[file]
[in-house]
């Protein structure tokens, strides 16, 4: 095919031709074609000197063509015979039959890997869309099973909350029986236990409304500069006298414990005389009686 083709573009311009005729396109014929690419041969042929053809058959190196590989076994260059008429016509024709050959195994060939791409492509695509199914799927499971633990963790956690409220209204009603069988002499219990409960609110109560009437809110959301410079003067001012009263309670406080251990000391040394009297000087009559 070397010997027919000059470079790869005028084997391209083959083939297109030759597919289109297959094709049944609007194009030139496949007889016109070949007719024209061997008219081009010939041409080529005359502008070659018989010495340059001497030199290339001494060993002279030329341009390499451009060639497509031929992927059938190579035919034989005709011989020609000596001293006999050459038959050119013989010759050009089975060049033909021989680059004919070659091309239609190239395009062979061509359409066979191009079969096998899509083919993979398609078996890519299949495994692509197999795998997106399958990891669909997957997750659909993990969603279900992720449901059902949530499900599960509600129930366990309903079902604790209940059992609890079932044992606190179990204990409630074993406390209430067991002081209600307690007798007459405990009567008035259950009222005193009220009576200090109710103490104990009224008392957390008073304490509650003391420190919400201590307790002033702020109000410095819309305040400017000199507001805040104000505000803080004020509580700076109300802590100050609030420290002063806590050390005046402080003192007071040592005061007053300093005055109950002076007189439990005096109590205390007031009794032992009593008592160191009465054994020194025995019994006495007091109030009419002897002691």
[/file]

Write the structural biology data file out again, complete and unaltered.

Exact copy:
[in-house]
């Protein structure tokens, strides 16, 4: 095919031709074609000197063509015979039959890997869309099973909350029986236990409304500069006298414990005389009686 083709573009311009005729396109014929690419041969042929053809058959190196590989076994260059008429016509024709050959195994060939791409492509695509199914799927499971633990963790956690409220209204009603069988002499219990409960609110109560009437809110959301410079003067001012009263309670406080251990000391040394009297000087009559 070397010997027919000059470079790869005028084997391209083959083939297109030759597919289109297959094709049944609007194009030139496949007889016109070949007719024209061997008219081009010939041409080529005359502008070659018989010495340059001497030199290339001494060993002279030329341009390499451009060639497509031929992927059938190579035919034989005709011989020609000596001293006999050459038959050119013989010759050009089975060049033909021989680059004919070659091309239609190239395009062979061509359409066979191009079969096998899509083919993979398609078996890519299949495994692509197999795998997106399958990891669909997957997750659909993990969603279900992720449901059902949530499900599960509600129930366990309903079902604790209940059992609890079932044992606190179990204990409630074993406390209430067991002081209600307690007798007459405990009567008035259950009222005193009220009576200090109710103490104990009224008392957390008073304490509650003391420190919400201590307790002033702020109000410095819309305040400017000199507001805040104000505000803080004020509580700076109300802590100050609030420290002063806590050390005046402080003192007071040592005061007053300093005055109950002076007189439990005096109590205390007031009794032992009593008592160191009465054994020194025995019994006495007091109030009419002897002691």